For we have not followed cunningly devised fables, when we made known unto you
the power and coming of our Lord Jesus Christ, but were eyewitnesses of his
majesty. For he received from God the Father honour and
glory, when there came such a voice to him from the excellent glory,
This is my beloved Son, in whom I am well pleased. And this voice which came from heaven we
heard, when we were with him in the holy mount.
2 Peter 1:16ff (Spoke 17, Cycle 3)
Second Peter is the only Epistle that mentions the Transfiguration,
when Christ took Peter, James, and John to a high mountain and revealed His Glory to them and
His Face (panim) "did shine as the sun":
And after six days Jesus taketh Peter, James, and John his brother,
and bringeth them up into an high mountain apart, And was transfigured before them: and
his face did shine as the sun, and his raiment was white as the light.
And, behold, there appeared unto them Moses and Elias talking with him.
The Greek icon of the Transfiguration shows Jesus flanked by Moses on His left
with the Tablets of the Ten Commandments, representing the Law, and
by Elijah on His right with his mantle that he used to part the Jordon,
representing the Prophets. This is an image of "the righteousness of God,"
Jesus Christ, being "witnessed by the law and the prophets" (Rom 3:21, BW book pg 59).
It is a standard iconic form in Orthodox Christianity, seen also in icons of the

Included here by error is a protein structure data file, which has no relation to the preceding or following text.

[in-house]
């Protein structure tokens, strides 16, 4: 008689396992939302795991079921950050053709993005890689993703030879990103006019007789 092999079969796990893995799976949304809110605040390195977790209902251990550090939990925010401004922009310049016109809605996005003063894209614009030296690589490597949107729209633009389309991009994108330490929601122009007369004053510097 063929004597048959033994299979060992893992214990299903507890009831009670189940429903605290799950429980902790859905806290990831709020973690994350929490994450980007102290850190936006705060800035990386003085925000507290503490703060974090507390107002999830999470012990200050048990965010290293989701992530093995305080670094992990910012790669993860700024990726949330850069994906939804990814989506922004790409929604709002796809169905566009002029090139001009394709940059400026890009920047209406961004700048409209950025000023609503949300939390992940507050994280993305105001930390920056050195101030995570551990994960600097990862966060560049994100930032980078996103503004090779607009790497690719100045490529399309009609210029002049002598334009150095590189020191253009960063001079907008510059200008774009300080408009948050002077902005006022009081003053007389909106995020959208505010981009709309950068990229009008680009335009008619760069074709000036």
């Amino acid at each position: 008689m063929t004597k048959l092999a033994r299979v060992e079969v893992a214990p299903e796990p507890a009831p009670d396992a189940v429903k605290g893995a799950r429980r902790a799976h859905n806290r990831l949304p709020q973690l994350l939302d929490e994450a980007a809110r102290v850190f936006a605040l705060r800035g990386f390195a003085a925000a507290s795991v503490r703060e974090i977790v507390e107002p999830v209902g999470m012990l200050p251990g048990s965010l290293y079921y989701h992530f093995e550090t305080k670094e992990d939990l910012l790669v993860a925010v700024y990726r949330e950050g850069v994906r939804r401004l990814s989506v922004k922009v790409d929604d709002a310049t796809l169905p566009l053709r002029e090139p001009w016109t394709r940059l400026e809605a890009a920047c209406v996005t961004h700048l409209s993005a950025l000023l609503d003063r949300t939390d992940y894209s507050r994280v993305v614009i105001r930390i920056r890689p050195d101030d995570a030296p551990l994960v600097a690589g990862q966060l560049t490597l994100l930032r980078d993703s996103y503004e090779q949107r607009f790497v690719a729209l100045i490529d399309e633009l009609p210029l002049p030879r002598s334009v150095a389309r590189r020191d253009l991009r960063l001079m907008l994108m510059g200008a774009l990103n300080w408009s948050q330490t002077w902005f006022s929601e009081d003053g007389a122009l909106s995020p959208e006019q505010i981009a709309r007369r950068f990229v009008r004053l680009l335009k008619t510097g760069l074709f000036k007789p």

Resurrection (Spoke 22, BW book pg pg 373).
The Greek word at the top is the Greek metamorphosis
which entered essentially unchanged into English.
As noted above, 2 Peter is the only NT Epistle that mentions the transfiguration.
It forms a KeyLink between 2 Peter on Spoke 17 of the Bible Wheel and
Matthew 17 on the Inner Cycle of Matthew.
It is a fundamental theme of Spoke 17, as discussed in The Promise of His Coming
and many other articles. It is based on the fundamental meaning of
Pey as "appearance" or "showing" which is exemplified most clearly in the KeyWord panim (face)
(see Esther: The Hidden Face of God). This is the meaning of Pey
seen in the passage above
when God the Father intentionally displayed "honour and glory" on His Son on the Mount of Transfiguration.
A similar intentional display of the honour of glory - this time by an earthly rather than divine King -
sets the stage in Esther, Book 17:
In the third year of his reign, he made a feast unto all his princes and
his servants; the power of Persia and Media, the nobles and princes of the provinces,
being before him: When he shewed the riches of his glorious kingdom and
the honour of his excellent majesty many days,
even an hundred and fourscore days.
Esther 1:3ff (Spoke 17, Cycle 1)
The list of common vocabulary found in these two geometrically integrated passages is quite impressive. It includes the words power, glory, majesty, honour and excellent. This set
forms a a KJV KeyLink between the first and the third books on Spoke 17:
|KeyLink: A King Reveals the Glory of His Kingdom|
|Esther (Spoke 17, Cycle 1)2 Peter (Spoke 17, Cycle 3)|
The difference between the divine revelation of glory on Cycle 3 and the natural on Cycle 1 follows the general
pattern of the Three cycles. For example, on Spoke 22 of Cycle 1 (Song of Songs)
a natural King receives his Bride,
whereas on Cycle 3 of Spoke 22 (Revelation) the Divine King receives His everlasting Bride - the Church.